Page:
Filipinos Eye Mt. Everest Again

By: Philip Nicosia


Filipino mountain climbers proved their mettle to the world in May 2006 when they reached the summit of Mt. Everest for the very first time. It was a major triumph for the Republic of the Philippines especially after getting comments that Filipinos won’t be able to make to the top because of a very dangerous situation. But then again, Filipinos are a tough breed and will do anything to achieve their dreams.

This confidence and strong desire to fulfill their goals are what made Filipinos victorious in the recent years in a variety of fields such as theater, singing, dancing, boxing and now, mountain climbing. This very huge achievement of the Filipino Mt. Everest Expedition made all citizens of the Philippines very proud of their mountain-climbing countrymen – Leo Oracion, Pastor Emata and Romeo Garduce. All eyes were glued to the television each day for updates since the start of their climb to the world’s tallest mountain until they reached the peak, descended back to camp and headed back home to their native land. The overwhelming support of Filipinos truly boosted the morale of the three climbers and their team.

Leo Oracion was the first Filipino to reach the top of the 8,848-meter tall Mt. Everest on May 17 and as per tradition, planted the Philippine flag. He was followed by Pastor Emata on May 18 and Romeo Garduce the following day. Of the three, Emata was considered the fastest climber to go up the mountain’s peak on that triumphant day in seven hours and 49 minutes.

The successful climb of the three Filipino men to Mt. Everest has inspired other climbers in the country wishing to conquer the famous mountain. In fact, this coming May 2007, three more Filipinos are scaling Mt. Everest but this time, they’re not men but women. They are Noelle Wenceslao, Carina Dayondon and Janet Belarmino, all Coast Guard officers. The three, with the rank of seawoman first class, will join the Philippine Mt. Everest Expedition to be led by Oracion and Emata on a so-called “unity climb” that will cover the north and south sides of the mountain. The three women made it to the team after a careful selection among more than a hundred mountain climbers. With high hopes, they are seen to become the first ASEAN women to reach Everest’s peak. Dayondon and Wenceslao actually made their own record-breaking accomplishment in June 2006 when they became the first Filipino women to scale Mt. McKinley in Denali Park in Alaska, considered the tallest mountain in North American and perhaps, the coldest.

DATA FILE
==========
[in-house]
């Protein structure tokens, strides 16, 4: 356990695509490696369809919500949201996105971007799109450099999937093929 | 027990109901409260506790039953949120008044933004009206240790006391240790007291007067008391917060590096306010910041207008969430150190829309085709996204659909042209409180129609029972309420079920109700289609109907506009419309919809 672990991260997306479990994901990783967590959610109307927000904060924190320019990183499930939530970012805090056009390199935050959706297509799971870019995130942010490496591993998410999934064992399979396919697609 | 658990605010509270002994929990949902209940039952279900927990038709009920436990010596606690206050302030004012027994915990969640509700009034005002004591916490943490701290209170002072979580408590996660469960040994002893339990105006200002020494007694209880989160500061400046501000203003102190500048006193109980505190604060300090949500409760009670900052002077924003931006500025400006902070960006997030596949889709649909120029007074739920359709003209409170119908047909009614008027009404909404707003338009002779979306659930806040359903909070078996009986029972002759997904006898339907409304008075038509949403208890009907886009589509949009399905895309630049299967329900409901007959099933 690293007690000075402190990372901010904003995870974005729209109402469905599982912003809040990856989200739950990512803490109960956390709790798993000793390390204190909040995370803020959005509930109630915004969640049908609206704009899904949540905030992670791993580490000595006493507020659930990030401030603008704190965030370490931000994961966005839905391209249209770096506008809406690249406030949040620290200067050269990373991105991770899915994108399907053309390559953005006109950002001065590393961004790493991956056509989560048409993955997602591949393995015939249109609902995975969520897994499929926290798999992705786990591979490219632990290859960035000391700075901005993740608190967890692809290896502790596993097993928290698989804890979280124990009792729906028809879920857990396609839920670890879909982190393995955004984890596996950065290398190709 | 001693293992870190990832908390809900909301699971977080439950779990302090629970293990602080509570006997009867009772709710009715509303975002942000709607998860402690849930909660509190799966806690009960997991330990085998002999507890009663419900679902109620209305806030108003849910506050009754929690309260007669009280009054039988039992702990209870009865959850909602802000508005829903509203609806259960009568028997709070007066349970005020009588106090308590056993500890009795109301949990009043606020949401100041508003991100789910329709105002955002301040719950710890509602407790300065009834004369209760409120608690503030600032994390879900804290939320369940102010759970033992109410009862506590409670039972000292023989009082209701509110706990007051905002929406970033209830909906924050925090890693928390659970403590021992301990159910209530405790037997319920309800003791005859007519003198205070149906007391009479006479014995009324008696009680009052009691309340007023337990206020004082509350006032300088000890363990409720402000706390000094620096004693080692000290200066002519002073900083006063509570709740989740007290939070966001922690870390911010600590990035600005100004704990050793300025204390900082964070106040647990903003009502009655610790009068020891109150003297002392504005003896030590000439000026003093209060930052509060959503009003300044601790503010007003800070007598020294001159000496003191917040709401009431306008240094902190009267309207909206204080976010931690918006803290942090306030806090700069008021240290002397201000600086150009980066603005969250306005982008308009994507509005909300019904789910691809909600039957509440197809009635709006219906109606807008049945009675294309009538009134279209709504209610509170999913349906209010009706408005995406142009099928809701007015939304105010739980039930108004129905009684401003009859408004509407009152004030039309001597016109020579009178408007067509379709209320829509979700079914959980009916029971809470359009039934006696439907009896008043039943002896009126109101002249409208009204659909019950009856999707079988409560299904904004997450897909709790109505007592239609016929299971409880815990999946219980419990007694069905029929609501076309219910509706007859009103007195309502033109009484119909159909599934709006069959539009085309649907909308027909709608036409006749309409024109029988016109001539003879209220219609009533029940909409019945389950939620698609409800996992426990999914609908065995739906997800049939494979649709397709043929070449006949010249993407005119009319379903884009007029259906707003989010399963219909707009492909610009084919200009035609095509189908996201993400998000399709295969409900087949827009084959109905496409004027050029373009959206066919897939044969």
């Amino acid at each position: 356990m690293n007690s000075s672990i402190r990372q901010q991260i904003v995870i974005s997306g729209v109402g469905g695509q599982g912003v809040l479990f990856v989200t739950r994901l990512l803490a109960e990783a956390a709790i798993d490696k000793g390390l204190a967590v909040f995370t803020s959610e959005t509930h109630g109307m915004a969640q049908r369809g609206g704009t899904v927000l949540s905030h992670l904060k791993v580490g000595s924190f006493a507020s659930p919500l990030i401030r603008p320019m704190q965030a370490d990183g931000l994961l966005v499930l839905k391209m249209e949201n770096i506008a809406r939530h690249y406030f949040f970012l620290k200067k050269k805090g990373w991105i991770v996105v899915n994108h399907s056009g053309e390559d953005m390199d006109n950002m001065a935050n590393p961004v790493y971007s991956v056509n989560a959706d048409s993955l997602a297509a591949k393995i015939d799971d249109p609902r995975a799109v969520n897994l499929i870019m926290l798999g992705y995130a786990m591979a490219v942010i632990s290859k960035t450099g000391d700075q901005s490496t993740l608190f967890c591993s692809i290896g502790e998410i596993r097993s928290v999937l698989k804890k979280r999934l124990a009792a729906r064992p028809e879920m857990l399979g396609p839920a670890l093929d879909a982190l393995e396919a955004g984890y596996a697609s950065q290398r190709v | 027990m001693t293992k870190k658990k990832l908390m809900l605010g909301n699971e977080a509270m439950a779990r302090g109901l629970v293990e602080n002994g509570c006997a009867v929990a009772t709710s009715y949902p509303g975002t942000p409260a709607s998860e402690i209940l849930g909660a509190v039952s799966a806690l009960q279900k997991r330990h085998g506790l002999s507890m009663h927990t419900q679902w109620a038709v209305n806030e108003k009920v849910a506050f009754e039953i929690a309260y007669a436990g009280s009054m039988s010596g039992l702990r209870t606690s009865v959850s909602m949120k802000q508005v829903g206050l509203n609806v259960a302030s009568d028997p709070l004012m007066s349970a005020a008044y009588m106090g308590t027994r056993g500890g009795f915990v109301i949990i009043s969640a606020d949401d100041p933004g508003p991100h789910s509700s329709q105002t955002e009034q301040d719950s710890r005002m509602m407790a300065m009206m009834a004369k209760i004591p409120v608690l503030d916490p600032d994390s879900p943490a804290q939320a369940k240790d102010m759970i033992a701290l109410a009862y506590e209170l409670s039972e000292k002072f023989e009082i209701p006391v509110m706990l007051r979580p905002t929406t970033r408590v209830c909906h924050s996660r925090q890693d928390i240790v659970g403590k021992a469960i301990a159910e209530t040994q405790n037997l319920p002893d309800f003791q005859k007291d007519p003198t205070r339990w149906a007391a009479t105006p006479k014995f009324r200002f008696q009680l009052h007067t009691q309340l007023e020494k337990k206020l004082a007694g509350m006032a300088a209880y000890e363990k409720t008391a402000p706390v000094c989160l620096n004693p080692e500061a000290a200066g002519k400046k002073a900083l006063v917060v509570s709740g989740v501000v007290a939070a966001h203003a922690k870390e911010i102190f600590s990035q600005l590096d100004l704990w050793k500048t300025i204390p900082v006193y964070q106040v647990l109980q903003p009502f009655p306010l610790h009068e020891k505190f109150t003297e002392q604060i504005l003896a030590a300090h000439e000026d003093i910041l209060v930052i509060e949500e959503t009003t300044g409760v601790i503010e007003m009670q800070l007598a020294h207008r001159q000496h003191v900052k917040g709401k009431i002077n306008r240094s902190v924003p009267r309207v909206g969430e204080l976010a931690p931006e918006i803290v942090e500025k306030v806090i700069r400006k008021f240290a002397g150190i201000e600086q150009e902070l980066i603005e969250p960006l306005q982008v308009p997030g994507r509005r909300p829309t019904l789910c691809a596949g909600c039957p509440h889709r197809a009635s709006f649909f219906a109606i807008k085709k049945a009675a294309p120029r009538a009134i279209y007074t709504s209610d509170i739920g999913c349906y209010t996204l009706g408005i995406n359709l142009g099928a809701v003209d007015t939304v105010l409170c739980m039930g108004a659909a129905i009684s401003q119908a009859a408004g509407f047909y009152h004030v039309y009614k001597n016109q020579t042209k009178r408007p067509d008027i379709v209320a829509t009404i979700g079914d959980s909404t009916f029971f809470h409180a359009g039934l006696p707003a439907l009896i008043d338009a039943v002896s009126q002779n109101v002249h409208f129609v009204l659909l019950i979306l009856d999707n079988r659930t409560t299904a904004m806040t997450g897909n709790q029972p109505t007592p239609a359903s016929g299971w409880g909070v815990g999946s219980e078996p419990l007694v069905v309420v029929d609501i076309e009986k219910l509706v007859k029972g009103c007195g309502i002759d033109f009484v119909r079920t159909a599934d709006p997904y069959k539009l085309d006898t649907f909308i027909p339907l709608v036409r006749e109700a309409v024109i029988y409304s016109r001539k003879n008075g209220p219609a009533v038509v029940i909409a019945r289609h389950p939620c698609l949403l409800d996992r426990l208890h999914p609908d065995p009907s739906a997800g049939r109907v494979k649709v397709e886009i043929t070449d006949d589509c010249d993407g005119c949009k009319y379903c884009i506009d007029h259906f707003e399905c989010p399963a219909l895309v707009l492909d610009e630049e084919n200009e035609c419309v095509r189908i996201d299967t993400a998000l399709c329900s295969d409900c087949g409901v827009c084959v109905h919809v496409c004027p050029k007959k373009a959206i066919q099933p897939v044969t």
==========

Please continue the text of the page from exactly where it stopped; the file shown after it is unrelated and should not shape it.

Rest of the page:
This year’s unity climb scheduled in May will have two groups climbing from the different points at the base of Mt. Everest and eventually meeting at the peak. One group will start from the north in Tibet along the Rongvuk Glacier while the other group will climb from the south in Nepal passing through the Khumbu Glacier. Several climbers have attempted this type of climb but failed. The second climb of Filipinos to the world’s tallest summit will be done in time with the Chinese expedition which will bring the Olympic torch to the peak of Mt. Everest in a bid to promote the Beijing Olympics set in the year 2008.

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